Automated systems, no matter how technically sophisticated, can never replace human judgment about whether user generated content infringes copyright. This is because copyright exceptions that exist in the United States (such as fair use) and in various
forms across Europe (such as quotation, parody, and news reporting), mean that not every act of copying is an infringement. As a result, Content ID-type systems will inevitably misflag content, and wrongly allow a copyright claimant to monetize it or
take it down.
Content ID-type systems are extremely expensive. YouTube reportedly spent $60 million on the development of Content ID, but even if a new entrant would have to spend a small fraction of that on a similar system, that would still be an insurmountable
obstacle to the majority of small and medium enterprises, and to non-profit organizations and users ranging from Wikipedia, all the way down to your brother who hosts a fanart messageboard on a desktop PC in his bedroom.
More broadly, this kind of insidious regime of private agreements pushed by government is the kind of cop-out from good lawmaking that EFF calls "Shadow Regulation"; a concept that we'll be introducing in more depth in subsequent Deeplinks
posts, where we will give some other examples of the same. But in short, such agreements can embody the worst of all possible approaches, by combining the coercion of government regulation, with the lack of accountability of corporate self-regulation.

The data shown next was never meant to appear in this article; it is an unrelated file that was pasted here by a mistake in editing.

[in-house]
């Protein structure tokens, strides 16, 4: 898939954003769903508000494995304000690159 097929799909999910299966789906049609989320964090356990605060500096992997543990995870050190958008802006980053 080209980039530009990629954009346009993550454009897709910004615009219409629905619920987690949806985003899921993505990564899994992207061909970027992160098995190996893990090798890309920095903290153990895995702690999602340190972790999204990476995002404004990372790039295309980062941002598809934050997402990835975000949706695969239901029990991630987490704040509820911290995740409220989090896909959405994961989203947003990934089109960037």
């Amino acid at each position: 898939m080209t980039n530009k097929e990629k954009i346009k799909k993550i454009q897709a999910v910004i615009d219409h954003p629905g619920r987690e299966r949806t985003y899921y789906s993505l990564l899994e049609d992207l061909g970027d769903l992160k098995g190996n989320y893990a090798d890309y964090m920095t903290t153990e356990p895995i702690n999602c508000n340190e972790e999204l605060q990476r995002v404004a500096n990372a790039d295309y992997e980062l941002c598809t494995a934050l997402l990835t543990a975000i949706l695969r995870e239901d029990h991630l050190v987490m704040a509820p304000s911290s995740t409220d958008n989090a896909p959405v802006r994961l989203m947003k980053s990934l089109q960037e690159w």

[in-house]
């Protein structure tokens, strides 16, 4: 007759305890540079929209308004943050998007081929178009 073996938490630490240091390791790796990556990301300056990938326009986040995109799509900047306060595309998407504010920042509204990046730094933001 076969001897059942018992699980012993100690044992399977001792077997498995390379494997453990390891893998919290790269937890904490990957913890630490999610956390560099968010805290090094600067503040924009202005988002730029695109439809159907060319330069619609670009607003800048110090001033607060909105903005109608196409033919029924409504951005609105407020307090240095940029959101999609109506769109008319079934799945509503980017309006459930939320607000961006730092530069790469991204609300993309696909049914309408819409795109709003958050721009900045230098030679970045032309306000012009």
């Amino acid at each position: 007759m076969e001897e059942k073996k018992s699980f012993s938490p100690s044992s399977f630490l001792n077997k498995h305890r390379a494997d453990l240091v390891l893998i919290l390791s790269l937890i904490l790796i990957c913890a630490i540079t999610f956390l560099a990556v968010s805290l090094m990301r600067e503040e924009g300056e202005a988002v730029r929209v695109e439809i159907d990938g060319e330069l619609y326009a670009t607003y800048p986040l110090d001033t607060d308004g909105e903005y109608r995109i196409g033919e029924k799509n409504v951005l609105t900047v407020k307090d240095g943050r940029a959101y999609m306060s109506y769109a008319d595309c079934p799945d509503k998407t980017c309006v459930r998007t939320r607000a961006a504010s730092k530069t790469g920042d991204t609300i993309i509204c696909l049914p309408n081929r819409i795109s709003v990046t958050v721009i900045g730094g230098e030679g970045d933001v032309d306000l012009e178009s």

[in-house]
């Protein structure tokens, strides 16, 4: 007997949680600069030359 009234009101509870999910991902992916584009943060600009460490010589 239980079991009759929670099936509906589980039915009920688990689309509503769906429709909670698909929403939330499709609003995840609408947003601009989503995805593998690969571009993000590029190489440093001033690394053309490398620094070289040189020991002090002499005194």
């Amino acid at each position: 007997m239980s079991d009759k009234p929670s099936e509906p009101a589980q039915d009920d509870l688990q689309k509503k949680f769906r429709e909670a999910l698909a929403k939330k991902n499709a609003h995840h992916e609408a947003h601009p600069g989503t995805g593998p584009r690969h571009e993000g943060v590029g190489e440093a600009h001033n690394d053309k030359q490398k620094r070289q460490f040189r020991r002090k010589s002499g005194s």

A Link Tax in Favor of News Publishers
The European Commission doesn't stop there, but also has a similarly ham-fisted proposal to address the declining revenues of news publishers from their print publications, which leaves them with fewer resources to continue to invest in journalism.
We have previously agreed that this is a real problem . But where the Commission errs is to pin responsibility for this problem on the reuse of news content by Web platforms under exceptions to copyright; and it compounds this error by seeking to limit
their use of such copyright exceptions going forward.
The Commission's proposal is to award publishers a new copyright-like veto power, layered on top of the copyright that already exists in the published content, allowing them to prevent the online reuse of news content even when a copyright exception
applies . This veto power may last for as little as one year, or as many as 50--the Commission leaves this open for now.
This kind of veto power has been described as a link tax --notwithstanding the Commission's protestations that it isn't one--because when the publisher controls even the use of small snippets of news text surrounding a hyperlink to the original article,
it essentially amounts to a tax on that link. The result, as seen in Spain, will be the closure of online news portals , and a reduction in traffic to news publishers .